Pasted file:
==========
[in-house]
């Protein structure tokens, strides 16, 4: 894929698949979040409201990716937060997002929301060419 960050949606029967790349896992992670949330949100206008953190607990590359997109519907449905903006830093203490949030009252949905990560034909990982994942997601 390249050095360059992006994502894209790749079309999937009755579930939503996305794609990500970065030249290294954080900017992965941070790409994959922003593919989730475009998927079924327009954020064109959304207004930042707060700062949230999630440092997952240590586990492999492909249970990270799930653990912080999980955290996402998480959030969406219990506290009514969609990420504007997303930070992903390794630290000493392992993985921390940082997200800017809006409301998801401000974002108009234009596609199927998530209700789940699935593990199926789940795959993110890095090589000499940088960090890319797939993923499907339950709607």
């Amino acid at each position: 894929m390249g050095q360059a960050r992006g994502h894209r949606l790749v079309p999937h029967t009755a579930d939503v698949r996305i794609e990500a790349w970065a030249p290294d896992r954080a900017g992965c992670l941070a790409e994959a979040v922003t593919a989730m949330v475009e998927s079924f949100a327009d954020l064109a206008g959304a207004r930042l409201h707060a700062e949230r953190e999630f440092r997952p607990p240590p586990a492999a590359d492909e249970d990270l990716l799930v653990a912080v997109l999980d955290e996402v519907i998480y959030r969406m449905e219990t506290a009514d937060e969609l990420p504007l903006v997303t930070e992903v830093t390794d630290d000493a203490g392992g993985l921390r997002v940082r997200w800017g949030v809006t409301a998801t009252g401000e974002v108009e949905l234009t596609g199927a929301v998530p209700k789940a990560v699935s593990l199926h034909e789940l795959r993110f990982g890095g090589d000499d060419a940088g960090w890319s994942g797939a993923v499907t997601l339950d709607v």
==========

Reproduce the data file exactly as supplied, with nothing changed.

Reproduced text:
[in-house]
């Protein structure tokens, strides 16, 4: 894929698949979040409201990716937060997002929301060419 960050949606029967790349896992992670949330949100206008953190607990590359997109519907449905903006830093203490949030009252949905990560034909990982994942997601 390249050095360059992006994502894209790749079309999937009755579930939503996305794609990500970065030249290294954080900017992965941070790409994959922003593919989730475009998927079924327009954020064109959304207004930042707060700062949230999630440092997952240590586990492999492909249970990270799930653990912080999980955290996402998480959030969406219990506290009514969609990420504007997303930070992903390794630290000493392992993985921390940082997200800017809006409301998801401000974002108009234009596609199927998530209700789940699935593990199926789940795959993110890095090589000499940088960090890319797939993923499907339950709607």
């Amino acid at each position: 894929m390249g050095q360059a960050r992006g994502h894209r949606l790749v079309p999937h029967t009755a579930d939503v698949r996305i794609e990500a790349w970065a030249p290294d896992r954080a900017g992965c992670l941070a790409e994959a979040v922003t593919a989730m949330v475009e998927s079924f949100a327009d954020l064109a206008g959304a207004r930042l409201h707060a700062e949230r953190e999630f440092r997952p607990p240590p586990a492999a590359d492909e249970d990270l990716l799930v653990a912080v997109l999980d955290e996402v519907i998480y959030r969406m449905e219990t506290a009514d937060e969609l990420p504007l903006v997303t930070e992903v830093t390794d630290d000493a203490g392992g993985l921390r997002v940082r997200w800017g949030v809006t409301a998801t009252g401000e974002v108009e949905l234009t596609g199927a929301v998530p209700k789940a990560v699935s593990l199926h034909e789940l795959r993110f990982g890095g090589d000499d060419a940088g960090w890319s994942g797939a993923v499907t997601l339950d709607v």